Most citizens voluntarily file their tax returns and pay their taxes. However, there are times when law-abiding citizens fail to file, such as in years their filing status changes, the death of a spouse, divorce, emotional or financial reasons. Or it could simply be due to procrastination.

Unfortunately, failing to file a return creates additional problems.

Why file a tax return?

Taxpayers are required by law to file an income tax return for any year in which a filing requirement exists.

There are numerous practical reasons to file tax returns. Programs like federal aid to higher education require applicants to submit copies of tax returns to qualify for loans. Lending institutions also may require copies of filed returns for buying a home or financing a business.

A person’s lifetime earnings as reported to the IRS and the Social Security Administration are the basis for Social Security retirement and disability benefits, as well as Medicare. It is also the source for state benefits such as unemployment compensation and industrial insurance.

The consequences of not filing a tax return:

  • Failure to file penalty.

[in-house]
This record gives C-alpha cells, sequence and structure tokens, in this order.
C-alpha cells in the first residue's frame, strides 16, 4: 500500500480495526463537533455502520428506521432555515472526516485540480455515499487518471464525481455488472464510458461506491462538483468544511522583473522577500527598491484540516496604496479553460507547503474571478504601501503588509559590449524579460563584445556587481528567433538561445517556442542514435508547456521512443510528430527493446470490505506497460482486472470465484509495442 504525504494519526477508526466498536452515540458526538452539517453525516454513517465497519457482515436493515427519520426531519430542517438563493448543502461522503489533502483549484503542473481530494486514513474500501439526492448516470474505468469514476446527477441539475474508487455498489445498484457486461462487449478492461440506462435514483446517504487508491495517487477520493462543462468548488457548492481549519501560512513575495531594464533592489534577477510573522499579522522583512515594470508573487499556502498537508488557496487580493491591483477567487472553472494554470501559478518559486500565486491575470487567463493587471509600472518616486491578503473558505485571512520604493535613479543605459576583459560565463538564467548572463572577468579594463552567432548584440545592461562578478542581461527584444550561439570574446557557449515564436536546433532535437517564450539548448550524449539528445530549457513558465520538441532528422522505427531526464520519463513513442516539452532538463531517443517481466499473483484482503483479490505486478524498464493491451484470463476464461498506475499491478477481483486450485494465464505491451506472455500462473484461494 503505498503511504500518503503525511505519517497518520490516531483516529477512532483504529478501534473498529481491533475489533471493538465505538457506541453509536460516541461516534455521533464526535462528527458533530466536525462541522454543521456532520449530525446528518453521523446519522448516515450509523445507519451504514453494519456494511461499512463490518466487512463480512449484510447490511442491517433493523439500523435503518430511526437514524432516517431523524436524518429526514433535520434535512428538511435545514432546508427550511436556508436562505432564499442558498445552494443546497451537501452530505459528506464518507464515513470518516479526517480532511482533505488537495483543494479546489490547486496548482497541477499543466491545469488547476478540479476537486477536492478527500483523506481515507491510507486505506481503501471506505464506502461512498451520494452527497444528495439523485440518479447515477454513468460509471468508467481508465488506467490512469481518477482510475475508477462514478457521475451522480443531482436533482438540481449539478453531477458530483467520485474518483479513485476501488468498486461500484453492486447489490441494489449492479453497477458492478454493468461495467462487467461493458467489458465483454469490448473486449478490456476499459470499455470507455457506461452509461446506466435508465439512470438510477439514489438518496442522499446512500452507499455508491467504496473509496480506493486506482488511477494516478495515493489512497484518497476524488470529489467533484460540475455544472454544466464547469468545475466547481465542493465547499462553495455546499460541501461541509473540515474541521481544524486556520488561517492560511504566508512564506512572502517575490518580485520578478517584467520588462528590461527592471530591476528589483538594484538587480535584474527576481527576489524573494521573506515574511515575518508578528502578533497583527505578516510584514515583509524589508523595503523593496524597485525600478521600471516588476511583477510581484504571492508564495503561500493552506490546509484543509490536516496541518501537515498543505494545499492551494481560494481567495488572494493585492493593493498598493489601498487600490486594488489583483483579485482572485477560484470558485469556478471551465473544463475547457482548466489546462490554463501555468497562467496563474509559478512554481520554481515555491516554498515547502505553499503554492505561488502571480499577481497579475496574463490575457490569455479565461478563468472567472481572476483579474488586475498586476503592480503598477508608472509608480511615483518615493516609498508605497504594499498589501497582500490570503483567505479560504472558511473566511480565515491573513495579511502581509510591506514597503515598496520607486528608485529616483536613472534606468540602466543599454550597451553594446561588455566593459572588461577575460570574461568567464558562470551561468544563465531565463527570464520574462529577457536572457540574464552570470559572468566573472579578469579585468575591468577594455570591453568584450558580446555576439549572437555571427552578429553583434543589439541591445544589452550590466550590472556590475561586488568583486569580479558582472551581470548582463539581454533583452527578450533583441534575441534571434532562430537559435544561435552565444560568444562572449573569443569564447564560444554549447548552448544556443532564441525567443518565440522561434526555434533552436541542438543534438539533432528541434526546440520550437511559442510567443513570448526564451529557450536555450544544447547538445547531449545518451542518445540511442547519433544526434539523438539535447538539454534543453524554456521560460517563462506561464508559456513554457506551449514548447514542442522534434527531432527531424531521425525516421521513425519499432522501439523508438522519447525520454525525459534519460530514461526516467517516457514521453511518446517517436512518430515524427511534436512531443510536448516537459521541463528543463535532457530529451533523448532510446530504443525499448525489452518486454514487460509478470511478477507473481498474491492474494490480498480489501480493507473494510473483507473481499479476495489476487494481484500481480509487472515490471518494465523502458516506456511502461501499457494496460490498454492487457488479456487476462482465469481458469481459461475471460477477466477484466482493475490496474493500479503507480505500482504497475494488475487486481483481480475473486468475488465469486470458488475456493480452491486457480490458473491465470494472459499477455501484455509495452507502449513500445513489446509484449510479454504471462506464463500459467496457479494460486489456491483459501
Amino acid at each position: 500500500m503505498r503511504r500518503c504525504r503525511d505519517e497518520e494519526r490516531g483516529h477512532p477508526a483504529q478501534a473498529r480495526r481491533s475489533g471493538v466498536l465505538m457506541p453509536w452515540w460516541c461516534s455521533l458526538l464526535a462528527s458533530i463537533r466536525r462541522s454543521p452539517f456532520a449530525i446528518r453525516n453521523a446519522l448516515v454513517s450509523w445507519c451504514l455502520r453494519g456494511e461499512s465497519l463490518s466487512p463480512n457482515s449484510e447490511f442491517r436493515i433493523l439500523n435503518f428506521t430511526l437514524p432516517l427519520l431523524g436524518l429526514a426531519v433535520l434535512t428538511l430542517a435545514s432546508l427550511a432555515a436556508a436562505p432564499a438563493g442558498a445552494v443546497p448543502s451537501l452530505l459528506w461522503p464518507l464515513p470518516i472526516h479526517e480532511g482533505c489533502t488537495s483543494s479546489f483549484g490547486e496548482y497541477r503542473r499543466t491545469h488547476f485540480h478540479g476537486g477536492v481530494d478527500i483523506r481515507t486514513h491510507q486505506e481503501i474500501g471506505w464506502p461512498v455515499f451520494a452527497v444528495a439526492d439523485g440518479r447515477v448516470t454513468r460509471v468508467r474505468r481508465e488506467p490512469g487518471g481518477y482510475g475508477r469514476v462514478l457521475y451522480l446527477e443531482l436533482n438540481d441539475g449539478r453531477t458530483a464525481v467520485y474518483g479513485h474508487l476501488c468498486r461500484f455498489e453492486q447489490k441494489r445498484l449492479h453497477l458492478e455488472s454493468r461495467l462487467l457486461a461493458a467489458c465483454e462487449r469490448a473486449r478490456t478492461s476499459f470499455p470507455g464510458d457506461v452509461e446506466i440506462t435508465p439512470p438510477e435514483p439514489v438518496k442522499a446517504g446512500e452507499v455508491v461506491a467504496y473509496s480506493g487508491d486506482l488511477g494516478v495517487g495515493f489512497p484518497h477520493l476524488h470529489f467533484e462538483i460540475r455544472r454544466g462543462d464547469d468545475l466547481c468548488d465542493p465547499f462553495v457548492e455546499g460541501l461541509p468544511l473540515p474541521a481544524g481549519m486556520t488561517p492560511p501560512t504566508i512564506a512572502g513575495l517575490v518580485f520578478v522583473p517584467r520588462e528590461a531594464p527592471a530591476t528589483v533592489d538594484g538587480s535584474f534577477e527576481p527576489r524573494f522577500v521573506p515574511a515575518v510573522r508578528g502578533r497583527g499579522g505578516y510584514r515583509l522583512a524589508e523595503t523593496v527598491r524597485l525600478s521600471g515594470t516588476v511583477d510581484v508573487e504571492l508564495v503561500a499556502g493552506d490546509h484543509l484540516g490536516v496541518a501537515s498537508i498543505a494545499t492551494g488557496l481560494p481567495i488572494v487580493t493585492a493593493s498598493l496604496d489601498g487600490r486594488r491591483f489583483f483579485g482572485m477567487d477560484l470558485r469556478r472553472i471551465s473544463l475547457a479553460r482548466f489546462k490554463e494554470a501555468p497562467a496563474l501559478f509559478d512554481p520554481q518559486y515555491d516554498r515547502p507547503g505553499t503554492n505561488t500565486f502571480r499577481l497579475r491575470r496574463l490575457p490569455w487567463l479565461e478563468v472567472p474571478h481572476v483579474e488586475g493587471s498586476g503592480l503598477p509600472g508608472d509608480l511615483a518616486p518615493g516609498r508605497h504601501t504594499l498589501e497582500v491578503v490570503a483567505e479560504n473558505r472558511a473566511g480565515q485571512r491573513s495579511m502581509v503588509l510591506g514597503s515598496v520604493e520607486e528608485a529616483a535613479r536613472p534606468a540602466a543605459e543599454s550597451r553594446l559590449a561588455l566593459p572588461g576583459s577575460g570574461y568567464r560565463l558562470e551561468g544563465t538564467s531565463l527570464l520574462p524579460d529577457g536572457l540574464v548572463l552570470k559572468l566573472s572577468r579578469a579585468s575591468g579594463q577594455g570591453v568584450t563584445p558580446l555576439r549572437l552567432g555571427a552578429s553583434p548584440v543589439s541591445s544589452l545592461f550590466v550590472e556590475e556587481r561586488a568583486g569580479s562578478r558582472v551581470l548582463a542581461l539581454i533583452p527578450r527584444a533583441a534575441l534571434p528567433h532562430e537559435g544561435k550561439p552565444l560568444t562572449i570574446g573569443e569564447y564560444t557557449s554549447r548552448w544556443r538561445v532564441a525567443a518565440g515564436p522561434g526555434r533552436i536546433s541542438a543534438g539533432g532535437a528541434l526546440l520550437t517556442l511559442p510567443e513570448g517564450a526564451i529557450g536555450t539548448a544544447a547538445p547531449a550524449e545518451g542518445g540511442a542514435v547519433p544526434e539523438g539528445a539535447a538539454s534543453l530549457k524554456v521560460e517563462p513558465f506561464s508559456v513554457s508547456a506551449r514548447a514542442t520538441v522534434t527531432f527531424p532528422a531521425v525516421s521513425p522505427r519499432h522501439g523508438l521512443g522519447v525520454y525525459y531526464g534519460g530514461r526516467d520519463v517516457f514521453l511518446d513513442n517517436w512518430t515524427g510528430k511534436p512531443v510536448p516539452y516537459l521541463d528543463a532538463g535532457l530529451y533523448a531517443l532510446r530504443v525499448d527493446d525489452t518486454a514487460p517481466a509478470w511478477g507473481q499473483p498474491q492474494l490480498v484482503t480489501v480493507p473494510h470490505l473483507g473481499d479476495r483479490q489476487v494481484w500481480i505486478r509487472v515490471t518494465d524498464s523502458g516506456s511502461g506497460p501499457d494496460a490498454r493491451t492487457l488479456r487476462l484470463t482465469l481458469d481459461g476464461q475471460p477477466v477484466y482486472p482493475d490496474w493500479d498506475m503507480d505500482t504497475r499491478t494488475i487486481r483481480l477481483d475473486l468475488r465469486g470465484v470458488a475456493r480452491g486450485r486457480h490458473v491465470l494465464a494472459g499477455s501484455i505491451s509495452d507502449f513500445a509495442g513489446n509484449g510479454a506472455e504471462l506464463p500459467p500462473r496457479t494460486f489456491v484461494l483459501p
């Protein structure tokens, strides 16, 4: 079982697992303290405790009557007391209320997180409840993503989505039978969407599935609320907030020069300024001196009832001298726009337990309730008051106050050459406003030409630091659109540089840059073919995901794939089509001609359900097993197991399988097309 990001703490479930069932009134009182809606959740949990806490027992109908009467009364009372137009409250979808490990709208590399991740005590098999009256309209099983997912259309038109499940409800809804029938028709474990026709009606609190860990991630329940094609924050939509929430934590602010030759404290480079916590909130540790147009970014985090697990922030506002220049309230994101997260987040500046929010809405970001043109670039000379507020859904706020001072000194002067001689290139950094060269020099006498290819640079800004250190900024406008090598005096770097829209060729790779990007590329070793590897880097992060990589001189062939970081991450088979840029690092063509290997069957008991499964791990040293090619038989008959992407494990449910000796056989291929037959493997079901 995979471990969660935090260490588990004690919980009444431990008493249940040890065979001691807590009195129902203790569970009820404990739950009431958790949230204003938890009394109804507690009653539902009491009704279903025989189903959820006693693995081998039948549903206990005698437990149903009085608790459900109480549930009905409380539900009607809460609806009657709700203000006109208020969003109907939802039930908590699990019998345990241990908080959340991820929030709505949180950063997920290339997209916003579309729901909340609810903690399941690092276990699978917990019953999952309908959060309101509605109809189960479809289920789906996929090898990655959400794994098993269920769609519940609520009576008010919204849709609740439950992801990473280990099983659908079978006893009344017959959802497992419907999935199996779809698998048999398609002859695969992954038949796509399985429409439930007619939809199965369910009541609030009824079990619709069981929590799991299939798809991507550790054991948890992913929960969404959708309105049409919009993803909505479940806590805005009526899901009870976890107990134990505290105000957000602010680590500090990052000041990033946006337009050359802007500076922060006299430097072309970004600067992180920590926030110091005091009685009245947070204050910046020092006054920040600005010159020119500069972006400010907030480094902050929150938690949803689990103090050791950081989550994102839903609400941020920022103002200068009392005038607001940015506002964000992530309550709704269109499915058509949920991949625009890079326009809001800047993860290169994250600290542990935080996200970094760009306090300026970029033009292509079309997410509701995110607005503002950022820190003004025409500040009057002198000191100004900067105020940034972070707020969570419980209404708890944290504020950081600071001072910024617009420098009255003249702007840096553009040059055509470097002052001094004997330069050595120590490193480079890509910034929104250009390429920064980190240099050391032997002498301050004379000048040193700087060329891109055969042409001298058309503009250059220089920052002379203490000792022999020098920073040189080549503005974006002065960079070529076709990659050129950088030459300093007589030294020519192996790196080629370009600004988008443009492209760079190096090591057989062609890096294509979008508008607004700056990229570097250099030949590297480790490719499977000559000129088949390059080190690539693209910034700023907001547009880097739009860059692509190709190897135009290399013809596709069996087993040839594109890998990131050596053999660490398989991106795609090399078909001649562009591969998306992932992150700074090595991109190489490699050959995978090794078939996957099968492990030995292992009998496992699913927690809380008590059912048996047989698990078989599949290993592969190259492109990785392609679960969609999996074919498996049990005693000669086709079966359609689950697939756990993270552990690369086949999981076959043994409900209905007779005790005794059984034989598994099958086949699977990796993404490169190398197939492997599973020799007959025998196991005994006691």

If you owe taxes, a delay in filing may result in a “failure to file” penalty, also known as the “late filing” penalty, plus interest charges. The longer you delay, the larger these charges grow. It may result in penalty and interest charges that could increase your tax bill by 25% or more.
  • Losing your refund.
    There is no penalty for failure to file if you are due a refund. However, you cannot obtain a refund without filing a tax return. If you wait too long to file, you may risk losing the refund altogether. In cases where a return is not filed, the law provides most taxpayers with a three-year window of opportunity for claiming a refund.
  • Earned Income Tax Credit.
    Individuals who are entitled to the EITC must file their return to claim the credit even if they are not otherwise required to file. The return must be filed within three years of the due date in order to receive the credit.
  • Statutes of limitations.
    After the expiration of the refund statute, not only does the law prevent the issuance of a refund check, it also prevents the application of any credits, including overpayments of estimated or withholding taxes, to other tax years that are underpaid. On the other hand, the statute of limitations for IRS to assess and collect any outstanding balances does not start until a return has been filed. In other words, there is NO statue of limitations for assessing and collecting the tax if no return has been filed.

What should you do if you have not filed previous or current year
tax returns?

Contact our tax professionals at Heintzelman Accounting Services, Inc. for help with filing delinquent returns.